2.6. Construction of a miRNA-mRNA Regulatory Network
We identified miRNAs and mRNAs by screening the miRBase (http://www.mirbase.org) and Ensembl database (http://www.ensembl.org/index.html, version 94). MiRBase provided a wide-range of information on published miRNAs, including their sequences and deep sequencing expression data , while Ensembl provide genome interpretation . In this study, miRNAs and mRNAs that were not included in the database were excluded and all the included miRNAs and mRNAs used official name. To further investigate the functional roles of the miRNAs, the putative target genes of the miRNAs were predicted by two databases, TargetScan and miRDB, which were most common in use for miRNAs target prediction and functional annotations [36, 37]. And a small portion of the predicted genes were retained, which is the intersection of target genes obtained from the two prediction databases. Those genes that expressed the opposite of their miRNA counterparts were further selected, to predict the potentially significant pathway with the DAVID database, and performed another network by using Cytoscape.
3.1. DEMs in Pterygium
Pooling the results of these 4 researches, there were 36 differentially expressed miRNAs that met the criteria of P value < 0.05 and [6, 15–17], all of these DEMs’ related information was shown in Table 1, and the pooling results were shown with Venn diagram. Among the 36 DEMs, miR-143-3p appeared twice and showed obvious high-expression in pterygium, while miR-1973 was excluded though appeared also twice but paradoxically express. The final expression profile of miRNAs in pterygium was shown in Figure 1. Among these DEMs, 16 miRNAs were upregulated, while 19 miRNAs were downregulated.
3.2. DEGs in Pterygium
A total of 301 DEGs expressed in pterygium were extracted from the GSE2513 datasets with the criteria of P value < 0.25 and , including 232 upregulated genes and 69 downregulated genes in comparison to conjunctival control tissues. The volcano plot and heat map of DEGs expression were shown in Figure 2. Heat map only showed the top 50 downregulated and top 50 upregulated genes of all DEGs.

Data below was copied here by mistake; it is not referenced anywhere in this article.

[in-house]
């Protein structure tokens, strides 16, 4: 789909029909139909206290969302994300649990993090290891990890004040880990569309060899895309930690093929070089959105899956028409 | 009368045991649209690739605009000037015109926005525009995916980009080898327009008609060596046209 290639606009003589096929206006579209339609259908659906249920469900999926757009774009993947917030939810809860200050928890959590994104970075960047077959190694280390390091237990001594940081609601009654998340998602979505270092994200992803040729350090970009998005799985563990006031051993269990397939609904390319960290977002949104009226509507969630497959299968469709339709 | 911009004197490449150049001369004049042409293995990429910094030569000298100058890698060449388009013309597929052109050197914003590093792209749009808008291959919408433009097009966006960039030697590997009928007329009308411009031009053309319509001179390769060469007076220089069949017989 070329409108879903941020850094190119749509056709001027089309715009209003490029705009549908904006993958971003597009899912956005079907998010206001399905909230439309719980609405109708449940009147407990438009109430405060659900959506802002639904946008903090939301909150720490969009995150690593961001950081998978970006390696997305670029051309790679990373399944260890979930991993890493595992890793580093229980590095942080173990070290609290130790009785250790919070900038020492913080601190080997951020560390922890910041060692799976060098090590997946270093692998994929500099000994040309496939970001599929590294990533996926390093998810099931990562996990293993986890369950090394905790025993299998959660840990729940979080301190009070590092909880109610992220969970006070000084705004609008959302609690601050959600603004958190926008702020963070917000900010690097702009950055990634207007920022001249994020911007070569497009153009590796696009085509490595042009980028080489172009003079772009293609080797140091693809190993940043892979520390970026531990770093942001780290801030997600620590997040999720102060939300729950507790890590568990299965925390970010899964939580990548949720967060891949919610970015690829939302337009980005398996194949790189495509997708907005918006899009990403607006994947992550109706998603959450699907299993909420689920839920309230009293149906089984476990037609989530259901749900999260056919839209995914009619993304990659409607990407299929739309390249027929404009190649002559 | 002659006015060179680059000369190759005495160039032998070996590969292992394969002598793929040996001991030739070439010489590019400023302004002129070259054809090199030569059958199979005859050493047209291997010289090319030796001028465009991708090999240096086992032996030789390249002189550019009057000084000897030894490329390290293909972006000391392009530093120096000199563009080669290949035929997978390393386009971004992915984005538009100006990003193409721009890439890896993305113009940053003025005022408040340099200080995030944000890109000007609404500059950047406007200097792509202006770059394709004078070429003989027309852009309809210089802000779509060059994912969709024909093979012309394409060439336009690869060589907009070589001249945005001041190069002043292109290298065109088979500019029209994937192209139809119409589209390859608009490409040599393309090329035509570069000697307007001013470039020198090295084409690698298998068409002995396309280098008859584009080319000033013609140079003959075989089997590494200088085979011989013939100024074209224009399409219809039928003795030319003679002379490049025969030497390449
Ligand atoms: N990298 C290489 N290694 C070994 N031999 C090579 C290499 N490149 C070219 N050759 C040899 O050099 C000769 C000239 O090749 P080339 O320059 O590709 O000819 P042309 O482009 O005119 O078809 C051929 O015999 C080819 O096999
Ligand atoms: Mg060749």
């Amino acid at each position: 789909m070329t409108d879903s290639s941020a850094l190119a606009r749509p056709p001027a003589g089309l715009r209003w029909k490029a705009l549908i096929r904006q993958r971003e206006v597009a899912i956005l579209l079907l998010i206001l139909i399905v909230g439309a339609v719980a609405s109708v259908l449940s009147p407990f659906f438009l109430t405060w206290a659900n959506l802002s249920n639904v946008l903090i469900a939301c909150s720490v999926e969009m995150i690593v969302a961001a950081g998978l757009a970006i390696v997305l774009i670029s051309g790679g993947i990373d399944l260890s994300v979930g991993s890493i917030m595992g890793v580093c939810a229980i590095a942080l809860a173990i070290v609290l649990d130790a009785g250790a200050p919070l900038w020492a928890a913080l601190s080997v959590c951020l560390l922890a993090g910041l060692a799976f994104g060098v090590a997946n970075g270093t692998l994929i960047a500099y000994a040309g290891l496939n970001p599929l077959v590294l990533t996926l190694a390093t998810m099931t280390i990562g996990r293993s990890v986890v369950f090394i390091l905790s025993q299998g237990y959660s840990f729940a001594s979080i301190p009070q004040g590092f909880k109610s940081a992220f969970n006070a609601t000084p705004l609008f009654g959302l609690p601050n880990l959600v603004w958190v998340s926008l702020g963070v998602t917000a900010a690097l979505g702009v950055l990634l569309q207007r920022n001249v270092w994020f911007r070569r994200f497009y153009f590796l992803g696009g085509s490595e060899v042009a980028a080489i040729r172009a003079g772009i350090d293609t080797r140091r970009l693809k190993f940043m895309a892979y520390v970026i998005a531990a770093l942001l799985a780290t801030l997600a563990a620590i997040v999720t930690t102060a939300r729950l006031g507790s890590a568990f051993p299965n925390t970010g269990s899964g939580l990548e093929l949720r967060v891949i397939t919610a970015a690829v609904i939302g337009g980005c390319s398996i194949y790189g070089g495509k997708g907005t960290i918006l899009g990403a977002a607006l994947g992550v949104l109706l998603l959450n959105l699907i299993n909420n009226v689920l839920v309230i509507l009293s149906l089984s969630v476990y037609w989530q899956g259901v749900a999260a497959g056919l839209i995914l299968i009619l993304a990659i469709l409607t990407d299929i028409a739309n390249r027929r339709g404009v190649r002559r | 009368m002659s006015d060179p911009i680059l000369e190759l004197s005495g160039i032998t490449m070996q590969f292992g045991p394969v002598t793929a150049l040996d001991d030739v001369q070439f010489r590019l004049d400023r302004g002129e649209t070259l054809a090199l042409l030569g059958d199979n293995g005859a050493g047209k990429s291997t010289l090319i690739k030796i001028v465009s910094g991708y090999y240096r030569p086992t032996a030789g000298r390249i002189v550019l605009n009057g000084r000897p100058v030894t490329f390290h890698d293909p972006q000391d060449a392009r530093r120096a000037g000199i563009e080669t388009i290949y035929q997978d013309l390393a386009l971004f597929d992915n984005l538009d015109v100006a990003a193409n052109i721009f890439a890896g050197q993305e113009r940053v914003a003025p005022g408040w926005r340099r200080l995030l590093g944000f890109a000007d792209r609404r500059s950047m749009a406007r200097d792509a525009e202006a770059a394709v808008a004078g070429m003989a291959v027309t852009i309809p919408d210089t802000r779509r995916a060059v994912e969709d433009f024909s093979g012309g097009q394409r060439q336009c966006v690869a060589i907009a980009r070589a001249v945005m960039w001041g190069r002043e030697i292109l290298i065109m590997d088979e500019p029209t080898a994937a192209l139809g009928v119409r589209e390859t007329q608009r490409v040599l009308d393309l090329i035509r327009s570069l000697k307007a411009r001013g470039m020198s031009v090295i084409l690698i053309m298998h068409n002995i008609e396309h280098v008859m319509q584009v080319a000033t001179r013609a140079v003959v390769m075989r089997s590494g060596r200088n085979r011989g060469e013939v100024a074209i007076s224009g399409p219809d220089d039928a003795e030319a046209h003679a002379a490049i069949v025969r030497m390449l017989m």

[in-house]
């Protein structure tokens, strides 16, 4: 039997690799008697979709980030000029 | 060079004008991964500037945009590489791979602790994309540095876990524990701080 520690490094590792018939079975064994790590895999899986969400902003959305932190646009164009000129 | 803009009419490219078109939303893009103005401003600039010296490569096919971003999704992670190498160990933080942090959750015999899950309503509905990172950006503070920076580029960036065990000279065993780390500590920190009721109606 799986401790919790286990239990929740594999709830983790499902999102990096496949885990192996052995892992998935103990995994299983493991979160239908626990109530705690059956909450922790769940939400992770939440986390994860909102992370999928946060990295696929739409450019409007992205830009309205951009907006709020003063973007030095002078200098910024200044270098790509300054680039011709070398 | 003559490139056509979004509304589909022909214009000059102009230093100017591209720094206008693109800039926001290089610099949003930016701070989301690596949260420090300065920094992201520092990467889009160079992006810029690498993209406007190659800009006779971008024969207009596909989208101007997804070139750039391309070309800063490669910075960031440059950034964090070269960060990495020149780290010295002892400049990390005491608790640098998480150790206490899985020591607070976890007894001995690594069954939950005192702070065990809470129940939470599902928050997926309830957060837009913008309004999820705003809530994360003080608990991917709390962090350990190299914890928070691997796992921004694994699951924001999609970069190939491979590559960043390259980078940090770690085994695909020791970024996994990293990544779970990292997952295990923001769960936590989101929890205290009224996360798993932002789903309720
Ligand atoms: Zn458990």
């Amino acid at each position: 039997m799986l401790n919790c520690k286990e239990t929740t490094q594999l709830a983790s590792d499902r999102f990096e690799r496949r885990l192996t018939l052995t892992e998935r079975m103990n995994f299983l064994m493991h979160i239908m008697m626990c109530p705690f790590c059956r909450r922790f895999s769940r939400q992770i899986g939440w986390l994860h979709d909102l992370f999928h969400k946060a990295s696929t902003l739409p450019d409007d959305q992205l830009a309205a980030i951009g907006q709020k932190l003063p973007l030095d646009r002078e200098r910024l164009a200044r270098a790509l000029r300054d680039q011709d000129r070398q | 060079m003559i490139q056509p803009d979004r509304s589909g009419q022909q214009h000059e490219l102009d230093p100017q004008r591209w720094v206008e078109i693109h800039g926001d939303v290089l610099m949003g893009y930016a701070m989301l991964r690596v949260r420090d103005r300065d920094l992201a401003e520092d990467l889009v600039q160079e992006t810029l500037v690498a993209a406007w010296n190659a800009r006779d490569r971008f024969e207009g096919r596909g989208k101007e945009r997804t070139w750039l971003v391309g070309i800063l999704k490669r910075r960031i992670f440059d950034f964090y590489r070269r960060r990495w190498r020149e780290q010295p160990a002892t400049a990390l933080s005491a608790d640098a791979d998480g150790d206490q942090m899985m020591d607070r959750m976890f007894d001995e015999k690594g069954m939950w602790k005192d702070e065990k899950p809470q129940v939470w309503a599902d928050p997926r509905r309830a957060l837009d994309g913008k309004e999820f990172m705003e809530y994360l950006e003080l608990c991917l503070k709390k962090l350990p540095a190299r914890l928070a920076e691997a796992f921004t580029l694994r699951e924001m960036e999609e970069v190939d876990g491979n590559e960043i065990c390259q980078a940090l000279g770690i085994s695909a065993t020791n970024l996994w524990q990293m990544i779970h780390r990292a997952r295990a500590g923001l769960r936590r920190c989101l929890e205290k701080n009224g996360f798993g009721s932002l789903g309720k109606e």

3.3. Functional Enrichment and Pathway Network Analysis
The results demonstrated that a total of 886 GO terms or KEGG pathways were enriched (Supplementary 1), and the top 5 GO terms and KEGG pathways were selected based on the most significant. GO term enrichment analysis showed that upregulated DEGs were significantly enriched in ECM and structure organization, while downregulated DEGs were significantly enriched in regulation of cell death (Figures 3(a) and 3(b)). The upregulated DEGs were significantly enriched in five KEGG pathways, including ECM-receptor interaction, focal adhesion, and PI3K-Akt signalling pathway, while the downregulated DEGs were significantly enriched in MAPK signalling pathway, PI3K-Akt signalling pathway, osteoclast differentiation, and colorectal cancer (Figure 3(c)). And some of these GO terms and KEGG pathways were matched with the pathogenesis of pterygium reported, such as abnormal ECM, abnormal proliferation, and angiogenesis [2, 15, 38].
3.4. PPI Network Construction and Analysis of Modules
The PPI network of DEGs was obtained by using the STRING database, including 118 nodes and 302 edges, and the nodes contain 40 downregulated genes and 78 upregulated genes (Figure 4(a)).
Furthermore, a significant module was generated by MCODE, including 12 nodes and 60 edges, and all genes in the module are downregulated (Figure 4(b)). The top 20 genes evaluated by connectivity degree in the PPI network were present by cytoHubba, and the result showed that JUN was the most significant gene with connectivity degree of 32, followed by MYC, ACTA2, EGR1, FOS, MMP2, ATF3, COL1A1, DUSP1, JUNB, FN1, FOSB, VWF, NR4A1, SMARCA2, BTG2, NR4A2, COL4A2, IGFBP3, and COL6A3 (Figure 4(c)). Functional enrichment and pathways analysis showed that ECM was at the center position and associated with multiple pathways (Table 2).
If there were more than 5 terms enriched in this category, the top 5 terms were selected according to P value.
3.5. Target Network Analysis of Chemical Small Molecules
Following construction of the chemical-DEGs interaction network, 3 small molecules, which might be associated with pterygium, were identified, including tretinoin, mitomycin, and doxycycline (Figure 5).
3.6. miRNA-DEG Pairing and Relevant Pathways